One thing alone is wanting to the picture, that is, a large shock or stook of a dozen or twenty sheaves set up in the middle of the church or a heap of threshed grain, such as the Greek poet Theocritus tells us they had at their harvest festival held in honour of Ceres, with the great winnowing shovel thrust down into it, while the goddess, crowned with garlands and holding handfuls of wheat and poppies, looked benignly down upon them at the celebrations.
A water wheel, twelve feet high and sixteen feet wide, stands on the river.
The weight of this is over twenty-five tons, and it has a driving capacity equivalent to twenty-one horse-power.
It is fitted with a number of iron shell-like blades; the water, flowing swiftly down a chute beneath a heavy cast-iron plate, rushes upon these and forces them round, enabling the wheel to revolve four or five times a minute.
Alongside is a shed containing powerful pumps which are operated by means of a system of cogs and gear.
The teeth of the cogs around the grent wheel are worn as thin as pennies, for they have been in constant use for twenty years.
A special Act of Parliament was needed to sanction the building of the wheel on the Thames; upon its continued exertions depends the success and welfare of all the farms on the estate, which would be deprived of water if the pumps were stopped.
A spirit factory stood on the bank of the river above the lock-gate.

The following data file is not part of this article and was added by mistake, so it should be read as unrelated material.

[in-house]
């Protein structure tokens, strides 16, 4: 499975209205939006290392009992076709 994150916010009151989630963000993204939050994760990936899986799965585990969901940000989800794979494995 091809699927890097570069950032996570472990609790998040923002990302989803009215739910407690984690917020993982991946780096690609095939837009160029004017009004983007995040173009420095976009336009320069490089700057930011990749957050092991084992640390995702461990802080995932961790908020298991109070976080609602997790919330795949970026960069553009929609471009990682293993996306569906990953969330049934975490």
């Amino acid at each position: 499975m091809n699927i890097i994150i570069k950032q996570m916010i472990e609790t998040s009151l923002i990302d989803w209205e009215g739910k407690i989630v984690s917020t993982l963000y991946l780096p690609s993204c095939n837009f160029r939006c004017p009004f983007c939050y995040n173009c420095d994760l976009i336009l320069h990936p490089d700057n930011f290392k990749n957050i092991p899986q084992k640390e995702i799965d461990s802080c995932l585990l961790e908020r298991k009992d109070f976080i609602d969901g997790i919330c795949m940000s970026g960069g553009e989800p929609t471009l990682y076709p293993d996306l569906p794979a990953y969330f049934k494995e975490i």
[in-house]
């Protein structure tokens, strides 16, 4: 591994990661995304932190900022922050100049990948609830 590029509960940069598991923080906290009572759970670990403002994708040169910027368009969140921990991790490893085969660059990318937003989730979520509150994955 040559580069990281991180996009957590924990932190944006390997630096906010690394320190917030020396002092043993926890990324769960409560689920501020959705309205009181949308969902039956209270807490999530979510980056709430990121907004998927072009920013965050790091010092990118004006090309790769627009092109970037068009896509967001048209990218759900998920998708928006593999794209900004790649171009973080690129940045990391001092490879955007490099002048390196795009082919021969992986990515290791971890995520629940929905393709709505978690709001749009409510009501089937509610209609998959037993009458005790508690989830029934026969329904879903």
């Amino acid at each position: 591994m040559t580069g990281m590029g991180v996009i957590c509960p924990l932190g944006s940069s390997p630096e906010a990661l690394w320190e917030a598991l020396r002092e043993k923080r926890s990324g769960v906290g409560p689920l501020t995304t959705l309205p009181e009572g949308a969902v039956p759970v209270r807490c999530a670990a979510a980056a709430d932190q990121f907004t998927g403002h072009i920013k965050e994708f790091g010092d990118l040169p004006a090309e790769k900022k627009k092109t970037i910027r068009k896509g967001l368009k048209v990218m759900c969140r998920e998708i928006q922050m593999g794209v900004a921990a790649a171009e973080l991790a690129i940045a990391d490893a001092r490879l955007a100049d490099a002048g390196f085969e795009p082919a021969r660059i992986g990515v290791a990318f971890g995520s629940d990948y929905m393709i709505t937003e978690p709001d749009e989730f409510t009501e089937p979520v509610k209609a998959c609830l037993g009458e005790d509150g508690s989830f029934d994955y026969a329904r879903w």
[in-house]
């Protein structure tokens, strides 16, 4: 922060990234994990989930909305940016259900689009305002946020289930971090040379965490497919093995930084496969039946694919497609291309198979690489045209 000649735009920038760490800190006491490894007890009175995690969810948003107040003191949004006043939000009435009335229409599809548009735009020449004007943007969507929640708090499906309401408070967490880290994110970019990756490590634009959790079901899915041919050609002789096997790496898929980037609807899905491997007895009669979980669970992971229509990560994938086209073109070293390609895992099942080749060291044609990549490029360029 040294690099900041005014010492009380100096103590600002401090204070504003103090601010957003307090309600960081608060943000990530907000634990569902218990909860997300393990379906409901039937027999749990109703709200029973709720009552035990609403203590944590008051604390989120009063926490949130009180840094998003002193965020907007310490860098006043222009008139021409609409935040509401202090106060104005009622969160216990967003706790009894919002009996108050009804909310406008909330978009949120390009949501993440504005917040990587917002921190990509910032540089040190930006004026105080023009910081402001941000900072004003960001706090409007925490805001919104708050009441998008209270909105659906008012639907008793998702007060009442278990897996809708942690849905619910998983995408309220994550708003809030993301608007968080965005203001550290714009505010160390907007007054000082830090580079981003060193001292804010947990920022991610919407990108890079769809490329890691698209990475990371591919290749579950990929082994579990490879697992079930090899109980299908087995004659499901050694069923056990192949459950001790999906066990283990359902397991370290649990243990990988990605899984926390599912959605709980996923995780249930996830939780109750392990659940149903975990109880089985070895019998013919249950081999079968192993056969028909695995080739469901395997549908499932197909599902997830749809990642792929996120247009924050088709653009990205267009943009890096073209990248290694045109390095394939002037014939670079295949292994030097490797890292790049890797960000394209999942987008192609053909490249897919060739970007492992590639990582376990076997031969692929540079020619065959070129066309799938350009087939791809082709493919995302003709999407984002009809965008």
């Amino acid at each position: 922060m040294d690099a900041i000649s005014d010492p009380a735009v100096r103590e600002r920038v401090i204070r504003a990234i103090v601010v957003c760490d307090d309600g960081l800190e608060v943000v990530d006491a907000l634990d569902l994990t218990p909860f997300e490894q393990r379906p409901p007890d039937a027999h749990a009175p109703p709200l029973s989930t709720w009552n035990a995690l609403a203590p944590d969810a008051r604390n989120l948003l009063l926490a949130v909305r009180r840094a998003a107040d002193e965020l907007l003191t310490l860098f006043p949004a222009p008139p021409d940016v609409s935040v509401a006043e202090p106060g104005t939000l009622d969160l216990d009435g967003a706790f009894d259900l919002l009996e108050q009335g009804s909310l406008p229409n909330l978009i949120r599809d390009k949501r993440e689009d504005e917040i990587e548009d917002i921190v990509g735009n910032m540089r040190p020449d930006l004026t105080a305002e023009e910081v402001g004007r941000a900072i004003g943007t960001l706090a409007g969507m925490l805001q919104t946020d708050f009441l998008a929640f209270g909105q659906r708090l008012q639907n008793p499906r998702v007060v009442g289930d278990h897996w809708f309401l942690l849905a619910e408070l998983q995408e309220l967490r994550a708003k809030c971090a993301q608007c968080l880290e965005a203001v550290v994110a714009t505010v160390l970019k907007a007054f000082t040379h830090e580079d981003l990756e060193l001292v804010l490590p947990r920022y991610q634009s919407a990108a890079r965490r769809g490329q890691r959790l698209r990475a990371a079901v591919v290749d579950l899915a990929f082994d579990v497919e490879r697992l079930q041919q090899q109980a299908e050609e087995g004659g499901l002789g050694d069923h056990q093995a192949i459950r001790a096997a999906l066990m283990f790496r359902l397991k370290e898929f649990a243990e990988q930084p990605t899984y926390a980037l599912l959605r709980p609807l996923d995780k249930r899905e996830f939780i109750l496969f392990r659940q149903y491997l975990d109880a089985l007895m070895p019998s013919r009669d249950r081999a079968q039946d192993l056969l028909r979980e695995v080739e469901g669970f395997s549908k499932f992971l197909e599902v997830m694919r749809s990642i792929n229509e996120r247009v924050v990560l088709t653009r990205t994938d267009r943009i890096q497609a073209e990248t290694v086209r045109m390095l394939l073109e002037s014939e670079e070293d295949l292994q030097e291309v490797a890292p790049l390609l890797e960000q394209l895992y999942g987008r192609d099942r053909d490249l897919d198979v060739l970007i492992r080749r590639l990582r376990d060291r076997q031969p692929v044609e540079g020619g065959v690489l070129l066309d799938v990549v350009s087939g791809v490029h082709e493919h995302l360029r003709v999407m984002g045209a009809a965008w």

This was the largest and most expensive of all the experimental works undertaken by the squire, but though it cost a hundred thousand pounds to build and equip, and was superintended by French experts, it was doomed to failure after ten years' working.
The villagers who worked at the distillery say that excessive duties killed the industry; whatever the cause of its demise there was no lack of energy on the part of the squire to make the concern profitable.
Nevertheless, in spite of his failures, the squire was a remarkable man.
Whatever he attempted was on a grand scale, and if one scheme failed he immediately embraced another and was undaunted by difficulties, however great they might have been.
The men on his estate worked nine hours a day and received fair wages.
He staggered all the other farmers and landowners in the neighbourhood by reason of his profuseness, his unheard-of experiments, and his tremendous energies.
Beet was the material from which the spirit was extracted.
A system of artificial irrigation was contrived to fertilise the hill ground; the water was pumped up from the river by the wheel.
The squire manufactured his own manures for growing the beet, grinding up immense quantities of coprolite.
Besides this he had quarries opened and limekilns built to produce lime for dressing the land.
The hauling was done by steampower.
The whole countryside throbbed with life, and the earth quivered beneath the iron wheels of the heavy traction engines.
To cultivate his land he had several sets of steam ploughing tackle of considerable dimensions.